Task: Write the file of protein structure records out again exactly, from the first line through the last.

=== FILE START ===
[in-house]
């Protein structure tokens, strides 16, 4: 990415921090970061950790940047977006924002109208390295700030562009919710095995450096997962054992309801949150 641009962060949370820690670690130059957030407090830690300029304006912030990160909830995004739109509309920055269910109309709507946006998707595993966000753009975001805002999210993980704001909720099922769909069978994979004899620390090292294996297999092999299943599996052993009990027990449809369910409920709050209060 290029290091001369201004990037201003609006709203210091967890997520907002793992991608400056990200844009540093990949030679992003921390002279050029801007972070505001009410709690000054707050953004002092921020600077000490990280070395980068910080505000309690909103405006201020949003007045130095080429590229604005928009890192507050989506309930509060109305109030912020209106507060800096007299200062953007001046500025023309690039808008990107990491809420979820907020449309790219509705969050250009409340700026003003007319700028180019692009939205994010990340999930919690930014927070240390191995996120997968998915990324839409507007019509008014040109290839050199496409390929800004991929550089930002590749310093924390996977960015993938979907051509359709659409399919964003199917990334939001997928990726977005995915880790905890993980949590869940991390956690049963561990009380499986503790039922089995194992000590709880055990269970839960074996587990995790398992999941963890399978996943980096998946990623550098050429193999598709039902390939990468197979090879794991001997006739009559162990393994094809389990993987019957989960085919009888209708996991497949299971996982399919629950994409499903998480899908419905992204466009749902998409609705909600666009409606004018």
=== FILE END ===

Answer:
[in-house]
């Protein structure tokens, strides 16, 4: 990415921090970061950790940047977006924002109208390295700030562009919710095995450096997962054992309801949150 641009962060949370820690670690130059957030407090830690300029304006912030990160909830995004739109509309920055269910109309709507946006998707595993966000753009975001805002999210993980704001909720099922769909069978994979004899620390090292294996297999092999299943599996052993009990027990449809369910409920709050209060 290029290091001369201004990037201003609006709203210091967890997520907002793992991608400056990200844009540093990949030679992003921390002279050029801007972070505001009410709690000054707050953004002092921020600077000490990280070395980068910080505000309690909103405006201020949003007045130095080429590229604005928009890192507050989506309930509060109305109030912020209106507060800096007299200062953007001046500025023309690039808008990107990491809420979820907020449309790219509705969050250009409340700026003003007319700028180019692009939205994010990340999930919690930014927070240390191995996120997968998915990324839409507007019509008014040109290839050199496409390929800004991929550089930002590749310093924390996977960015993938979907051509359709659409399919964003199917990334939001997928990726977005995915880790905890993980949590869940991390956690049963561990009380499986503790039922089995194992000590709880055990269970839960074996587990995790398992999941963890399978996943980096998946990623550098050429193999598709039902390939990468197979090879794991001997006739009559162990393994094809389990993987019957989960085919009888209708996991497949299971996982399919629950994409499903998480899908419905992204466009749902998409609705909600666009409606004018």